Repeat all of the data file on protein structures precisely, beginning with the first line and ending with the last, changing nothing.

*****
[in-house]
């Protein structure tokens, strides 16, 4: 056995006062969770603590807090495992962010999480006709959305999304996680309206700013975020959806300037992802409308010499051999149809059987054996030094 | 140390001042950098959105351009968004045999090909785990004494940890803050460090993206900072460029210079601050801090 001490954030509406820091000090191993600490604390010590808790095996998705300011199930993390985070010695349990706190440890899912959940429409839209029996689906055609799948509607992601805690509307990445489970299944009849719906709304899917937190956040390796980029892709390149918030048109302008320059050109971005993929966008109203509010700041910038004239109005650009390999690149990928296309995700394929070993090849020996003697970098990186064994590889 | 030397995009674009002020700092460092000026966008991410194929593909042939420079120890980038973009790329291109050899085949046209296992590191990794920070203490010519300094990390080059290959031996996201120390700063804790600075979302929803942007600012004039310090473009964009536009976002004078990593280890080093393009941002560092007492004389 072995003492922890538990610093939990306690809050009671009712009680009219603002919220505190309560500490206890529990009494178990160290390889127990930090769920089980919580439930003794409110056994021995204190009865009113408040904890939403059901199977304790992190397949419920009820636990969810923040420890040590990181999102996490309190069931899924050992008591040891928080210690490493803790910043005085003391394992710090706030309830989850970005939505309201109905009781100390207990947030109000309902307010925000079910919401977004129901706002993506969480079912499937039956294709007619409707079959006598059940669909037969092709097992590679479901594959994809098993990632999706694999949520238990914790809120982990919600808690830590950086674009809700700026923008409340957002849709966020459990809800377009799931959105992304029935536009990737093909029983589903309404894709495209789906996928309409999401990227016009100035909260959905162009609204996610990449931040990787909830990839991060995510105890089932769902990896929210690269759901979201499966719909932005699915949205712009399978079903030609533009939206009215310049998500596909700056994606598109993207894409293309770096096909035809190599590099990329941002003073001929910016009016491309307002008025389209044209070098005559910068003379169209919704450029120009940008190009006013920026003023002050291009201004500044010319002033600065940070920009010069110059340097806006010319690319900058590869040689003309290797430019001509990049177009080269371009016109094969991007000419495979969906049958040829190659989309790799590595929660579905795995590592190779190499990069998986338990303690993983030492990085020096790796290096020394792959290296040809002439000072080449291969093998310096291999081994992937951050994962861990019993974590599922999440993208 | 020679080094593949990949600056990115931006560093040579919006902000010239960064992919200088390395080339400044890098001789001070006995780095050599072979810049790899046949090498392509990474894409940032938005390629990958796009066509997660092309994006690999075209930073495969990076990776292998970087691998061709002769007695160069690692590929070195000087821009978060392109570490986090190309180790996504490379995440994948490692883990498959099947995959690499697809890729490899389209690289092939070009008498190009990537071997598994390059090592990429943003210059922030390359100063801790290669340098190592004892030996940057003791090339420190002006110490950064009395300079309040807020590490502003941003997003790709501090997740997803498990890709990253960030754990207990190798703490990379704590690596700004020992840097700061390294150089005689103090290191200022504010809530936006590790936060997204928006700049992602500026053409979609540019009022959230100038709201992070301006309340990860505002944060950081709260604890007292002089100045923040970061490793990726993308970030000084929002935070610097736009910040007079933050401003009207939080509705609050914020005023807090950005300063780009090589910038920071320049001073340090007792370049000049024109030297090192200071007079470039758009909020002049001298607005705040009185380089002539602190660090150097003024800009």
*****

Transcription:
[in-house]
């Protein structure tokens, strides 16, 4: 056995006062969770603590807090495992962010999480006709959305999304996680309206700013975020959806300037992802409308010499051999149809059987054996030094 | 140390001042950098959105351009968004045999090909785990004494940890803050460090993206900072460029210079601050801090 001490954030509406820091000090191993600490604390010590808790095996998705300011199930993390985070010695349990706190440890899912959940429409839209029996689906055609799948509607992601805690509307990445489970299944009849719906709304899917937190956040390796980029892709390149918030048109302008320059050109971005993929966008109203509010700041910038004239109005650009390999690149990928296309995700394929070993090849020996003697970098990186064994590889 | 030397995009674009002020700092460092000026966008991410194929593909042939420079120890980038973009790329291109050899085949046209296992590191990794920070203490010519300094990390080059290959031996996201120390700063804790600075979302929803942007600012004039310090473009964009536009976002004078990593280890080093393009941002560092007492004389 072995003492922890538990610093939990306690809050009671009712009680009219603002919220505190309560500490206890529990009494178990160290390889127990930090769920089980919580439930003794409110056994021995204190009865009113408040904890939403059901199977304790992190397949419920009820636990969810923040420890040590990181999102996490309190069931899924050992008591040891928080210690490493803790910043005085003391394992710090706030309830989850970005939505309201109905009781100390207990947030109000309902307010925000079910919401977004129901706002993506969480079912499937039956294709007619409707079959006598059940669909037969092709097992590679479901594959994809098993990632999706694999949520238990914790809120982990919600808690830590950086674009809700700026923008409340957002849709966020459990809800377009799931959105992304029935536009990737093909029983589903309404894709495209789906996928309409999401990227016009100035909260959905162009609204996610990449931040990787909830990839991060995510105890089932769902990896929210690269759901979201499966719909932005699915949205712009399978079903030609533009939206009215310049998500596909700056994606598109993207894409293309770096096909035809190599590099990329941002003073001929910016009016491309307002008025389209044209070098005559910068003379169209919704450029120009940008190009006013920026003023002050291009201004500044010319002033600065940070920009010069110059340097806006010319690319900058590869040689003309290797430019001509990049177009080269371009016109094969991007000419495979969906049958040829190659989309790799590595929660579905795995590592190779190499990069998986338990303690993983030492990085020096790796290096020394792959290296040809002439000072080449291969093998310096291999081994992937951050994962861990019993974590599922999440993208 | 020679080094593949990949600056990115931006560093040579919006902000010239960064992919200088390395080339400044890098001789001070006995780095050599072979810049790899046949090498392509990474894409940032938005390629990958796009066509997660092309994006690999075209930073495969990076990776292998970087691998061709002769007695160069690692590929070195000087821009978060392109570490986090190309180790996504490379995440994948490692883990498959099947995959690499697809890729490899389209690289092939070009008498190009990537071997598994390059090592990429943003210059922030390359100063801790290669340098190592004892030996940057003791090339420190002006110490950064009395300079309040807020590490502003941003997003790709501090997740997803498990890709990253960030754990207990190798703490990379704590690596700004020992840097700061390294150089005689103090290191200022504010809530936006590790936060997204928006700049992602500026053409979609540019009022959230100038709201992070301006309340990860505002944060950081709260604890007292002089100045923040970061490793990726993308970030000084929002935070610097736009910040007079933050401003009207939080509705609050914020005023807090950005300063780009090589910038920071320049001073340090007792370049000049024109030297090192200071007079470039758009909020002049001298607005705040009185380089002539602190660090150097003024800009």